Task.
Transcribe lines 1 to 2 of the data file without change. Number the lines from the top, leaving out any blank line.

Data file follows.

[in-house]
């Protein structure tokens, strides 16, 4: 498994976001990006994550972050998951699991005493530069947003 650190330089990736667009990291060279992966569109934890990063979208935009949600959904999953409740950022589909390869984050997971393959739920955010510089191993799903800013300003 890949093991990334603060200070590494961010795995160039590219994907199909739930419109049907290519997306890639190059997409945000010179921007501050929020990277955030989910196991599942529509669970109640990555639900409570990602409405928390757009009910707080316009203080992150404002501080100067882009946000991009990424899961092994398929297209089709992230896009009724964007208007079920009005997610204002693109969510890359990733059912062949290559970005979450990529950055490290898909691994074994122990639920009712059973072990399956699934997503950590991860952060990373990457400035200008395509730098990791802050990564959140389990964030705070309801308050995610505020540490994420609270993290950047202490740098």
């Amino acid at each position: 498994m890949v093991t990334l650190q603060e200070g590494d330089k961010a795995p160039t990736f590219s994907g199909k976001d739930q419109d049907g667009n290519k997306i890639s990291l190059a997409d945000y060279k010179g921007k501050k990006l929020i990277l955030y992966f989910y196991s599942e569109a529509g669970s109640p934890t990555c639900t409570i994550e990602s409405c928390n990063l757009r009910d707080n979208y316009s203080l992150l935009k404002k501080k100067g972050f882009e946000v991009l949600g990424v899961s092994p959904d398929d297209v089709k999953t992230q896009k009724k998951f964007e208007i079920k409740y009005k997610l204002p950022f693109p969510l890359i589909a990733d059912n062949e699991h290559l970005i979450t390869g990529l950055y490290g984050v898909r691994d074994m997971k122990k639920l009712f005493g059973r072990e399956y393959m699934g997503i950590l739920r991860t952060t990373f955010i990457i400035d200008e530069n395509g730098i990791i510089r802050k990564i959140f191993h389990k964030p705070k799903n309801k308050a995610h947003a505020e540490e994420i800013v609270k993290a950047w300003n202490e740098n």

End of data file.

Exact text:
[in-house]
């Protein structure tokens, strides 16, 4: 498994976001990006994550972050998951699991005493530069947003 650190330089990736667009990291060279992966569109934890990063979208935009949600959904999953409740950022589909390869984050997971393959739920955010510089191993799903800013300003 890949093991990334603060200070590494961010795995160039590219994907199909739930419109049907290519997306890639190059997409945000010179921007501050929020990277955030989910196991599942529509669970109640990555639900409570990602409405928390757009009910707080316009203080992150404002501080100067882009946000991009990424899961092994398929297209089709992230896009009724964007208007079920009005997610204002693109969510890359990733059912062949290559970005979450990529950055490290898909691994074994122990639920009712059973072990399956699934997503950590991860952060990373990457400035200008395509730098990791802050990564959140389990964030705070309801308050995610505020540490994420609270993290950047202490740098």